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13 results for "Economic issues"
  1. As some experts were predicting the demise of in-person retail shopping amid the explosive trend of online sales in recent years, many South Dakota business owners have adapted by improving the in-store experience and mixing online and in-person offerings. Some shoppers, meanwhile, say they are eager to return to in-person shopping for the camaraderie and social aspects of visiting stores now that the COVID-19 pandemic has eased.
  2. As prices for food, gas, housing and other necessary goods and services continue to rise due to inflation, the resulting economic hardships are being disproportionately felt by people in entry-level jobs and those with fixed or low incomes. While some South Dakotans are suddenly facing difficult choices to remain safe and stable, agencies that help low-income residents are seeing fewer donations and less volunteers to help those in need.
  3. With diesel fuel as their economic lifeblood, South Dakota truckers and farmers are being hurt by unusually high per-gallon prices at the pump. Meanwhile, as many truckers and farmers take steps to reduce fuel consumption, higher transportation costs are often passed on to consumers who are already facing high inflation.
  4. Even with record high gas prices, officials and operators within the South Dakota tourism industry are hoping for another banner year in terms of number of visitors and revenues. They say a post-COVID wanderlust, combined with South Dakota's deep roster of attractions and strong sense of hospitality, will override visitor concerns about fuel costs.
  5. Small businesses that are the pillars of the South Dakota economy are struggling to keep store shelves stocked during a lingering global supply chain crisis, but many are finding creative ways to keep customers happy and revenues flowing.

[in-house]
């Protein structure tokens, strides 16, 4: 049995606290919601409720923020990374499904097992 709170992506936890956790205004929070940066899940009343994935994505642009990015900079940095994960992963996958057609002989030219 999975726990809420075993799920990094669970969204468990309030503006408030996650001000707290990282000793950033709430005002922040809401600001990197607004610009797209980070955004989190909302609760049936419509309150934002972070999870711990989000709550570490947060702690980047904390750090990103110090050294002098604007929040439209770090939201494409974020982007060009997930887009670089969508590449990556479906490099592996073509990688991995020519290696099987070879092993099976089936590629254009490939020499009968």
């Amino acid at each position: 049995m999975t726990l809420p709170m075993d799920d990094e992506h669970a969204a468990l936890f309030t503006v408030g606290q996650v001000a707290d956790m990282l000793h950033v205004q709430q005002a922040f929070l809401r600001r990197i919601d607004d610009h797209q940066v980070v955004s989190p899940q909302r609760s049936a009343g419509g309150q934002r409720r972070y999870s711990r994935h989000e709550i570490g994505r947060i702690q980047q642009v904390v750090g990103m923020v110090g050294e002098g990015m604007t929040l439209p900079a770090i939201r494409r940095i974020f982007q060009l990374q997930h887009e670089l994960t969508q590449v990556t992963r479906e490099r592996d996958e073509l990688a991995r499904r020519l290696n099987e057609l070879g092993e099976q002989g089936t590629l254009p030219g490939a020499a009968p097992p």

6. Four experts on the child care crisis in South Dakota say Gov. Kristi Noem's proposal to spend $100 million to prop up the daycare industry in the state will be helpful, but is only a first step toward solving a crisis that is stressing working families and which could stifle future statewide economic growth.
  7. Two recent reports provide suggestions on how to improve the child care shortage in Sioux Falls and South Dakota.
  8. The daycare shortage in South Dakota is most acute in rural and reservation communities where working parents have few options and may have to go to great lengths to get child care and in order to remain in the workforce.
  9. A 3-part special report: South Dakota is experiencing a crisis in regard to a lack of access to quality, affordable child care, and the situation is putting great stress and pressure on working families, daycare providers and employers who are struggling to find workers. Community leaders are seeking solutions to a problem they worry could stifle economic growth in communities and on reservations across the state.
  10. A lack of access to affordable child care in South Dakota is exacerbating the state's workforce shortage and putting extreme stress and pressure on working families, daycare providers and employers. On Thursday, Dec. 16, at 7:30 p.m. Central, South Dakota News Watch will host an online panel discussion featuring four South Dakotans who are on the front lines of trying to manage the daycare crisis and find solutions to the problem. Viewers can tune in for free and submit questions to the panelists; find sign-up information by clicking on this article.
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